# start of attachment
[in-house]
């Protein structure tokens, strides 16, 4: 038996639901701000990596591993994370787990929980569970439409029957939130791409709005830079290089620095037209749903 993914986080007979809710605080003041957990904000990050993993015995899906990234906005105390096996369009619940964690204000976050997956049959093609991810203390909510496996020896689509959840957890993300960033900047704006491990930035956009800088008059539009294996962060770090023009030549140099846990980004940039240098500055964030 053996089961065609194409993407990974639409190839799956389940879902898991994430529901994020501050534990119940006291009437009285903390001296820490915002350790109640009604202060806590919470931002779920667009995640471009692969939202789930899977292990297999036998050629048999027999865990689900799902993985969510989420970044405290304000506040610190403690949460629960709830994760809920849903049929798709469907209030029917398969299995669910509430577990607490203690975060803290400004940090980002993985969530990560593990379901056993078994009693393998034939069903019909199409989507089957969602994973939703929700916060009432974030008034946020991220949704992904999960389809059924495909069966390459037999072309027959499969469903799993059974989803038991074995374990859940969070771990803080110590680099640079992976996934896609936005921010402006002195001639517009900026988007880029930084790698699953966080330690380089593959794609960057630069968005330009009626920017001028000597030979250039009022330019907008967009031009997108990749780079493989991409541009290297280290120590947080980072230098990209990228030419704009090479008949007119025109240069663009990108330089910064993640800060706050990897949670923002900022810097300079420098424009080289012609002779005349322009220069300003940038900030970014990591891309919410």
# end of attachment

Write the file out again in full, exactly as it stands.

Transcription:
[in-house]
């Protein structure tokens, strides 16, 4: 038996639901701000990596591993994370787990929980569970439409029957939130791409709005830079290089620095037209749903 993914986080007979809710605080003041957990904000990050993993015995899906990234906005105390096996369009619940964690204000976050997956049959093609991810203390909510496996020896689509959840957890993300960033900047704006491990930035956009800088008059539009294996962060770090023009030549140099846990980004940039240098500055964030 053996089961065609194409993407990974639409190839799956389940879902898991994430529901994020501050534990119940006291009437009285903390001296820490915002350790109640009604202060806590919470931002779920667009995640471009692969939202789930899977292990297999036998050629048999027999865990689900799902993985969510989420970044405290304000506040610190403690949460629960709830994760809920849903049929798709469907209030029917398969299995669910509430577990607490203690975060803290400004940090980002993985969530990560593990379901056993078994009693393998034939069903019909199409989507089957969602994973939703929700916060009432974030008034946020991220949704992904999960389809059924495909069966390459037999072309027959499969469903799993059974989803038991074995374990859940969070771990803080110590680099640079992976996934896609936005921010402006002195001639517009900026988007880029930084790698699953966080330690380089593959794609960057630069968005330009009626920017001028000597030979250039009022330019907008967009031009997108990749780079493989991409541009290297280290120590947080980072230098990209990228030419704009090479008949007119025109240069663009990108330089910064993640800060706050990897949670923002900022810097300079420098424009080289012609002779005349322009220069300003940038900030970014990591891309919410």